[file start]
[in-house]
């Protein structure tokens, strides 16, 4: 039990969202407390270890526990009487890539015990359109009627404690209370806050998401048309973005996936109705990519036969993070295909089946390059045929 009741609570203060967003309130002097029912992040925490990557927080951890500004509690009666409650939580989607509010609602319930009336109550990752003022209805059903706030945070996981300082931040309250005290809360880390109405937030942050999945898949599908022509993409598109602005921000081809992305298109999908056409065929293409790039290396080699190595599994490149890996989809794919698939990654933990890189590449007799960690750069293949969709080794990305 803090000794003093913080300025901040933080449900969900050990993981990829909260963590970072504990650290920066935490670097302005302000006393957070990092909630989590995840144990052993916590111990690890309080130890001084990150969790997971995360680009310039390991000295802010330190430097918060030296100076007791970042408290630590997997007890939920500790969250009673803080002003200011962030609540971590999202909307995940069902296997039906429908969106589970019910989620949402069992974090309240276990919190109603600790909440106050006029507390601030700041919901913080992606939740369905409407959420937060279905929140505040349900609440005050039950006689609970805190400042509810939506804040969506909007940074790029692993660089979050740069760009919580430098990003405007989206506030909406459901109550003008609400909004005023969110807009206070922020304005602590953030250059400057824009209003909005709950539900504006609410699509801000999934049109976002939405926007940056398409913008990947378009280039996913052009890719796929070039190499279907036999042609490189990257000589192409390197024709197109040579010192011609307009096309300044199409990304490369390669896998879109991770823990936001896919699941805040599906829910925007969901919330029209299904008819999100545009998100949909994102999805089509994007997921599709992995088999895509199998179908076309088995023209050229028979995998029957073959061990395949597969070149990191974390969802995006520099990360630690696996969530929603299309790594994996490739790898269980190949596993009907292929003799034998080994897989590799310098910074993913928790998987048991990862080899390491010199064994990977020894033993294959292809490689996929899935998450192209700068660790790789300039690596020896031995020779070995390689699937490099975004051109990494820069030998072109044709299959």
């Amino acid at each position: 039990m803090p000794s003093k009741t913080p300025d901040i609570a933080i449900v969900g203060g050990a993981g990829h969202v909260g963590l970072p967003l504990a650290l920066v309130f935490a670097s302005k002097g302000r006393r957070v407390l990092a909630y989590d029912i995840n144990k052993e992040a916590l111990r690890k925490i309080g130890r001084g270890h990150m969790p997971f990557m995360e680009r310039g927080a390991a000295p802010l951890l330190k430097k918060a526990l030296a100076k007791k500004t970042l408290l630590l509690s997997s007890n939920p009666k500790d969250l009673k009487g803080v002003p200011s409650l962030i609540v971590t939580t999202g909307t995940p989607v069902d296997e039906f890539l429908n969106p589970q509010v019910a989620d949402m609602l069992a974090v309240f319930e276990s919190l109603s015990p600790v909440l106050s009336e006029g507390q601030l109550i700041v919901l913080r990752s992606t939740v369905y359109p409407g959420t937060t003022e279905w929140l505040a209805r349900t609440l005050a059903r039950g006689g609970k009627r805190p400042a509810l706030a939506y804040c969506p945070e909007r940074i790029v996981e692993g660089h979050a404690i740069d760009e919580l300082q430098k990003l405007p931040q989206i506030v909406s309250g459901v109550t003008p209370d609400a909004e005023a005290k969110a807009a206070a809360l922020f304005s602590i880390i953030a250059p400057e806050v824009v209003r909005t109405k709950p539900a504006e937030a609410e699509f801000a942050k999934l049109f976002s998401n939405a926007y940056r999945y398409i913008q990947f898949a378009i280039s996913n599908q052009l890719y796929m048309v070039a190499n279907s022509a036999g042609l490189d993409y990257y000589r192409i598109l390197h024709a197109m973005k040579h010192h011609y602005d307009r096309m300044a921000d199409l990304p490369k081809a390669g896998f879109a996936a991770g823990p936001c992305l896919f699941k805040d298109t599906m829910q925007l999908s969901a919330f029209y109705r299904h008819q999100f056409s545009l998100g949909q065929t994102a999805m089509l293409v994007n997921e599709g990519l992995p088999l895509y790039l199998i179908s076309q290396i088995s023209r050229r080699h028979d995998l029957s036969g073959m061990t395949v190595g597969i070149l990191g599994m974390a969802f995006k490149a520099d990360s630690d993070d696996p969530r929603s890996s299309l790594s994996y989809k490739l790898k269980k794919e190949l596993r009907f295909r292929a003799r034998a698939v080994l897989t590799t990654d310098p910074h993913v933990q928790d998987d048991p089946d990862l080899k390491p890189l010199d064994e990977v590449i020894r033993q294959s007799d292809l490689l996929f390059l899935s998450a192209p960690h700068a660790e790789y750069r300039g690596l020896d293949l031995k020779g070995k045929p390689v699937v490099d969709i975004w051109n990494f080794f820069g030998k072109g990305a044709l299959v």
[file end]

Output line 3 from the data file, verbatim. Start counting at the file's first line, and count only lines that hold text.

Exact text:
């Amino acid at each position: 039990m803090p000794s003093k009741t913080p300025d901040i609570a933080i449900v969900g203060g050990a993981g990829h969202v909260g963590l970072p967003l504990a650290l920066v309130f935490a670097s302005k002097g302000r006393r957070v407390l990092a909630y989590d029912i995840n144990k052993e992040a916590l111990r690890k925490i309080g130890r001084g270890h990150m969790p997971f990557m995360e680009r310039g927080a390991a000295p802010l951890l330190k430097k918060a526990l030296a100076k007791k500004t970042l408290l630590l509690s997997s007890n939920p009666k500790d969250l009673k009487g803080v002003p200011s409650l962030i609540v971590t939580t999202g909307t995940p989607v069902d296997e039906f890539l429908n969106p589970q509010v019910a989620d949402m609602l069992a974090v309240f319930e276990s919190l109603s015990p600790v909440l106050s009336e006029g507390q601030l109550i700041v919901l913080r990752s992606t939740v369905y359109p409407g959420t937060t003022e279905w929140l505040a209805r349900t609440l005050a059903r039950g006689g609970k009627r805190p400042a509810l706030a939506y804040c969506p945070e909007r940074i790029v996981e692993g660089h979050a404690i740069d760009e919580l300082q430098k990003l405007p931040q989206i506030v909406s309250g459901v109550t003008p209370d609400a909004e005023a005290k969110a807009a206070a809360l922020f304005s602590i880390i953030a250059p400057e806050v824009v209003r909005t109405k709950p539900a504006e937030a609410e699509f801000a942050k999934l049109f976002s998401n939405a926007y940056r999945y398409i913008q990947f898949a378009i280039s996913n599908q052009l890719y796929m048309v070039a190499n279907s022509a036999g042609l490189d993409y990257y000589r192409i598109l390197h024709a197109m973005k040579h010192h011609y602005d307009r096309m300044a921000d199409l990304p490369k081809a390669g896998f879109a996936a991770g823990p936001c992305l896919f699941k805040d298109t599906m829910q925007l999908s969901a919330f029209y109705r299904h008819q999100f056409s545009l998100g949909q065929t994102a999805m089509l293409v994007n997921e599709g990519l992995p088999l895509y790039l199998i179908s076309q290396i088995s023209r050229r080699h028979d995998l029957s036969g073959m061990t395949v190595g597969i070149l990191g599994m974390a969802f995006k490149a520099d990360s630690d993070d696996p969530r929603s890996s299309l790594s994996y989809k490739l790898k269980k794919e190949l596993r009907f295909r292929a003799r034998a698939v080994l897989t590799t990654d310098p910074h993913v933990q928790d998987d048991p089946d990862l080899k390491p890189l010199d064994e990977v590449i020894r033993q294959s007799d292809l490689l996929f390059l899935s998450a192209p960690h700068a660790e790789y750069r300039g690596l020896d293949l031995k020779g070995k045929p390689v699937v490099d969709i975004w051109n990494f080794f820069g030998k072109g990305a044709l299959v």